Tuesday, October 31, 2006

jane austen

Lately I have been asked a couple of times why I love Jane Austen so much and it seems like such a silly question because it's so obvious why - she's just a genius and that's all there is to it!

But I've decided that I should know why I feel the way I do about her writing. I always insist that people know why they believe thing like religions; I hate it when people blurt out that something's wrong or right and they can't explain why. So, I should practice what I preach in other aspects of my life, including my love for Jane Austen's writings. Therefore:

Why I Love Jane Austen

I love that she wrote about strong women who put personal integrity before safety or society's opinions in finding husbands, in a time where not finding a husband was a serious, scary thing. I love that her own life reflects what she wrote - she once accepted the proposal of a man she didn't love, and the next day broke it off when she realised she couldn't marry him. This was a big deal when it meant she would be dependent on her brothers for the rest of her life. Although all her novels finish with marriage, Jane Austen died an old maid. The fact that she could write like she did and be remembered so long as a great author without finding a husband and fulfilling her society's expectations of her inspires me. Therefore, she is not just someone I look up to as an artist but also as a person.

Here is a quote I found a while ago that echoes this. I particularly like it because it mentions C. S. Lewis's opinion of Jane Austen, and he is another person I admire especially: One lesson of deep and enduring significance to my own attitudes came, somewhat unexpectedly, from Lewis. I was reading him one of my essays, in which there was a rather patronising remark about old maids, typical of a hearty, young, Australian male. Lewis stopped me. "You have no right to talk like that about what you call old maids. Why shouldn't such women have a profound knowledge of life, women like Jane Austen and the Brontes?" I continued to read my essay, considerably (and permanently) chastened. -Geoffrey Dutton.

I think her observations of people read like a nine inch nail. She was an astute, intelligent, humourous woman who saw things in everyday people that she managed to make really comical in fictional people while retaining the reality about them. She exposes snobbery at every turn, and it is snobs that she is most merciless to. On the other hand, she will create a funny but nice character like Miss Bates and then turn it all around on you and make you understand how much is too much when Emma insults her. But most of all, I love - I love - that when you read her books, especially when she pokes fun at someone, you can sense her, this voice, a sort of not-quite-known narrator, just behind the scenes, writing it with amusement and a sense of satisfaction. It is when I read her books that she seems most real to me as a human being that actually existed because you can catch glimpses of Jane Austen within the prose she wrote.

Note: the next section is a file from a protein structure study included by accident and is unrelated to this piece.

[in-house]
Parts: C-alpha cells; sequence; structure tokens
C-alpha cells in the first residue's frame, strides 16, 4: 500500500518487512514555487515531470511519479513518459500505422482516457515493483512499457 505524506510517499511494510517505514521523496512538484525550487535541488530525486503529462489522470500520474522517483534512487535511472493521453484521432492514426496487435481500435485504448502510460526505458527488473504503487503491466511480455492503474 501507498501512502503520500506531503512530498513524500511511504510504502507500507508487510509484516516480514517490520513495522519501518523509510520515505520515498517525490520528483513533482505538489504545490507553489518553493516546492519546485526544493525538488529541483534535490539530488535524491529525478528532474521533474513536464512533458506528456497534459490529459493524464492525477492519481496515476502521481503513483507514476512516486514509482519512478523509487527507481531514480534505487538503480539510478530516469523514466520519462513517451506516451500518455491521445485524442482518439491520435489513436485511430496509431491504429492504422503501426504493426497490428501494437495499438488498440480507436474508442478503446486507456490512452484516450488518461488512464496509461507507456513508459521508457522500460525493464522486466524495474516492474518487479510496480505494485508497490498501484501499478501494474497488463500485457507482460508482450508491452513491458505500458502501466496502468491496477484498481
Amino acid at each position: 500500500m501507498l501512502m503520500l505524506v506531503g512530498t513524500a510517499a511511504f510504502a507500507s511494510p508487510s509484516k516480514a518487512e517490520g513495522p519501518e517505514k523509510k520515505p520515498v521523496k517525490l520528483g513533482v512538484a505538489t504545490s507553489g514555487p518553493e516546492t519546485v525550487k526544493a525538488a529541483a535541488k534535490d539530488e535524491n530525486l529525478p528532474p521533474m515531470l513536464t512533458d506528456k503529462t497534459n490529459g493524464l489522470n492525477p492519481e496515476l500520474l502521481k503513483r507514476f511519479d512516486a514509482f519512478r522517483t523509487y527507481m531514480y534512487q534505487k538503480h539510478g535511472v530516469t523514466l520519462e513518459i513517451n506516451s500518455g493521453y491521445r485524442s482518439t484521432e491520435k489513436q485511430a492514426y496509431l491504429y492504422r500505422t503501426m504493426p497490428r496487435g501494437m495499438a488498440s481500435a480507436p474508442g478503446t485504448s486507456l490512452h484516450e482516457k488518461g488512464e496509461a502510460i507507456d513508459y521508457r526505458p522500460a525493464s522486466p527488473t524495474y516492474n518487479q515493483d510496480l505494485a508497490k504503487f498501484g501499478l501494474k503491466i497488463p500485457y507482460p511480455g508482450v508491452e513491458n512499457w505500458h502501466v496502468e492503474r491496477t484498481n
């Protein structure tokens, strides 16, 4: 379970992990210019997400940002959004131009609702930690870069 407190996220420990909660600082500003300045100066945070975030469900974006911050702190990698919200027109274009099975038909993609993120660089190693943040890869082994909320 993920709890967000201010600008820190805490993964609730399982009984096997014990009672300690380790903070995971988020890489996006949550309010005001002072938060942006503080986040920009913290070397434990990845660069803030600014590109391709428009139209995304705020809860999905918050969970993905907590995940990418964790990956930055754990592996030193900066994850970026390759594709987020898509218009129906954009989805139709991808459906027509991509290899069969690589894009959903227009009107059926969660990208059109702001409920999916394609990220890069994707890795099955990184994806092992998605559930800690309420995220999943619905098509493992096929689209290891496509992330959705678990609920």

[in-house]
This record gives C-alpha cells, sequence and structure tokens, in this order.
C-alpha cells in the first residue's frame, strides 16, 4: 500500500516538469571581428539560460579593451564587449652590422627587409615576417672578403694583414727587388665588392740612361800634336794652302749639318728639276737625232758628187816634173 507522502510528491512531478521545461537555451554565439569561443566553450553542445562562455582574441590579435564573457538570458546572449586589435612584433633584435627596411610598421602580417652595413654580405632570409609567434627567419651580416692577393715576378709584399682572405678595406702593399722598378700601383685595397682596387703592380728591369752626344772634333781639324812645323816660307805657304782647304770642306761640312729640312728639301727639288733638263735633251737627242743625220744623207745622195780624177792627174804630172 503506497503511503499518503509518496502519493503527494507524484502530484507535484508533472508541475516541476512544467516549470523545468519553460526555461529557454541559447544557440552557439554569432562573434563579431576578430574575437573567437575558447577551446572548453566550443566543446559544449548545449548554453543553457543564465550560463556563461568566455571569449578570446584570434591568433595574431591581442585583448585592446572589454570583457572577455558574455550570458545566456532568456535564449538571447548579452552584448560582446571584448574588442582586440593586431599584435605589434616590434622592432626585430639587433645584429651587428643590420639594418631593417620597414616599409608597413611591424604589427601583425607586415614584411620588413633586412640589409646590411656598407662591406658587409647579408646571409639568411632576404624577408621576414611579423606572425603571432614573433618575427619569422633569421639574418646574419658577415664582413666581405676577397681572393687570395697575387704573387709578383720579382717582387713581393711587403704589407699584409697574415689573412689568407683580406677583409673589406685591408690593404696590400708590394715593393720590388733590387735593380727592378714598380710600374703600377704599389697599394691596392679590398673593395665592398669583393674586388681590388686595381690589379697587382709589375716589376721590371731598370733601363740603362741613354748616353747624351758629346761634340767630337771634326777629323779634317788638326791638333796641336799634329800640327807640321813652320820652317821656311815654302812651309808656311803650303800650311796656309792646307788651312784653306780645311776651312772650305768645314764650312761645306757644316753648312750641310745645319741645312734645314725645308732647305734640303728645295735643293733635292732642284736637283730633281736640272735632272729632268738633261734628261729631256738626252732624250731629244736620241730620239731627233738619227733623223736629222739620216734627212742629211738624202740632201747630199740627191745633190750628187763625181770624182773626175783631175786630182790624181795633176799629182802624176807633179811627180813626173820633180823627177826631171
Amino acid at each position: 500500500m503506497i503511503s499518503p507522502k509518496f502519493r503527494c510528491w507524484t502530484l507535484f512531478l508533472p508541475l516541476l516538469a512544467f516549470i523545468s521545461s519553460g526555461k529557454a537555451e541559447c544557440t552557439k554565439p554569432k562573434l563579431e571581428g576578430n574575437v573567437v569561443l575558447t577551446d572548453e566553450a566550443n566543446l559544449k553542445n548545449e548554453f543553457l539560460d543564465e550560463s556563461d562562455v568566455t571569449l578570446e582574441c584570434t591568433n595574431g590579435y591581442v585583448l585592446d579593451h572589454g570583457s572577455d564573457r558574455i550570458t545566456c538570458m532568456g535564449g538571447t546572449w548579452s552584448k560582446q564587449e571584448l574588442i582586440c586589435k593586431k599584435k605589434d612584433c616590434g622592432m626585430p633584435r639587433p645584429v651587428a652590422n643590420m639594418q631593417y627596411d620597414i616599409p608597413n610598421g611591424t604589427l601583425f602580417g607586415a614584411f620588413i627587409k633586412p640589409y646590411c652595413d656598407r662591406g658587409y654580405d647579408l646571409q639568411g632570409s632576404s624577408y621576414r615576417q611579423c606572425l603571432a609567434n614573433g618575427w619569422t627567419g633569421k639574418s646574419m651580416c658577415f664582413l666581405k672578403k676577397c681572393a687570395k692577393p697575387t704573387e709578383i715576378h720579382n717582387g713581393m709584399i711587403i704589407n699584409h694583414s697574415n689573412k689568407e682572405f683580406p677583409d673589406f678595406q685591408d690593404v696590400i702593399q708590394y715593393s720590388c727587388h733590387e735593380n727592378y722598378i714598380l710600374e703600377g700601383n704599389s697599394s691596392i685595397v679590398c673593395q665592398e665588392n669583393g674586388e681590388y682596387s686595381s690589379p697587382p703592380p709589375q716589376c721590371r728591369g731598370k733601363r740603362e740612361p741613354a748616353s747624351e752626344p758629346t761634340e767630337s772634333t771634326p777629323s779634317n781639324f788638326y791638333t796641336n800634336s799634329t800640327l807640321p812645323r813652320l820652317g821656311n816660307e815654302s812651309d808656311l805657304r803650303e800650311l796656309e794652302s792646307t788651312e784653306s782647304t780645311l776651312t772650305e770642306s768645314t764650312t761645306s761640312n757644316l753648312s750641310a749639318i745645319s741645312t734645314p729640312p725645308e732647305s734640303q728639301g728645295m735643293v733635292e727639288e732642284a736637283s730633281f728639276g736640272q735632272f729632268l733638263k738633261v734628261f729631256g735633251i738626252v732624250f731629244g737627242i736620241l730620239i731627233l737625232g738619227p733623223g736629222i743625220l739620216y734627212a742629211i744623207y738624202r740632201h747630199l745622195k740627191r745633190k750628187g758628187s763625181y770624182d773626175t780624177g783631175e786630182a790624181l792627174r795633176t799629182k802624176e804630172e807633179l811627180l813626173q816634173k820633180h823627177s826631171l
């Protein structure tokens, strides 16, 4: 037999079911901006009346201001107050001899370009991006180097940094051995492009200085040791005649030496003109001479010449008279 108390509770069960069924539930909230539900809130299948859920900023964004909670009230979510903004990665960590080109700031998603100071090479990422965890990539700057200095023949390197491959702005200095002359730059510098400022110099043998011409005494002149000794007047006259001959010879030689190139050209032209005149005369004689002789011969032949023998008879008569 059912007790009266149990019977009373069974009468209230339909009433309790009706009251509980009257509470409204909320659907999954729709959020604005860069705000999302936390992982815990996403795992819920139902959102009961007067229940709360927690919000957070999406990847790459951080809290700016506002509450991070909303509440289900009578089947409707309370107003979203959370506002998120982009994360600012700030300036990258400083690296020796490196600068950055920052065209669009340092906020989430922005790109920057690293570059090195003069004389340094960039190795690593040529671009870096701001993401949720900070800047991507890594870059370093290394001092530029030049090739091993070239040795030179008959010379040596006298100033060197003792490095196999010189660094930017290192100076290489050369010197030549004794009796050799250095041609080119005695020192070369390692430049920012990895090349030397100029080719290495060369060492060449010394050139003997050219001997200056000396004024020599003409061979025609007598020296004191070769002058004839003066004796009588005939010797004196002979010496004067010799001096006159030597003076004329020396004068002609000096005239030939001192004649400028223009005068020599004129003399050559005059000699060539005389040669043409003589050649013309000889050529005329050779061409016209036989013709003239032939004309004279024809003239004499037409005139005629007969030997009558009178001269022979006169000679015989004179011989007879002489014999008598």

Jane Austen is sometimes called a very sarcastic writer but I don't particularly like that. She is absolutely merciless to some characters who deserve it (Sir Walter Elliot, Mrs Norris, Mr Collins, Mrs Elton, etc), but I think another word that could be used to characterise her writing is 'sympathetic'. She creates characters, both in leading and secondary roles, that you learn to understand and to root for. My prime example of this is Anne Elliot, the heroine of my favourite novel, Persuasion. In her earlier work you find this also, with Charlotte Lucas in Pride and Prejudice who is not understood by Elizabeth, everyone's favourite heroine, but the author voice in the background has a distinct sympathy for Charlotte's actions and the reality of life and why Charlotte acted as she did - and perhaps, just maybe, a tinge of a challenge to her society: why should a woman have to act in such a way and marry such a man as Mr Collins just to ensure she does not die in poverty and loneliness?

Jane Austen is a clever, clever writer. My favourite example of this is in Emma. Mrs Elton, a vulgar and pretentious woman who moves into the area, has a habit of calling her husband her 'caro sposo' - a term for 'dear husband' which was definitely out-of-date by that time and merely a way to show off her knowledge of Italian. However, every time Mrs Elton uses this, it will be in a different and incorrect way - eg, one time 'cara sposo' or the next 'caro sposa', which is a big error as in Italian the grammatical genders need to agree. So this is a really subtle way of showing how vulgar and unknowledgeable Mrs Elton is, without Jane Austen ever pointing this mistake out to anyone. It's just clever! I love it!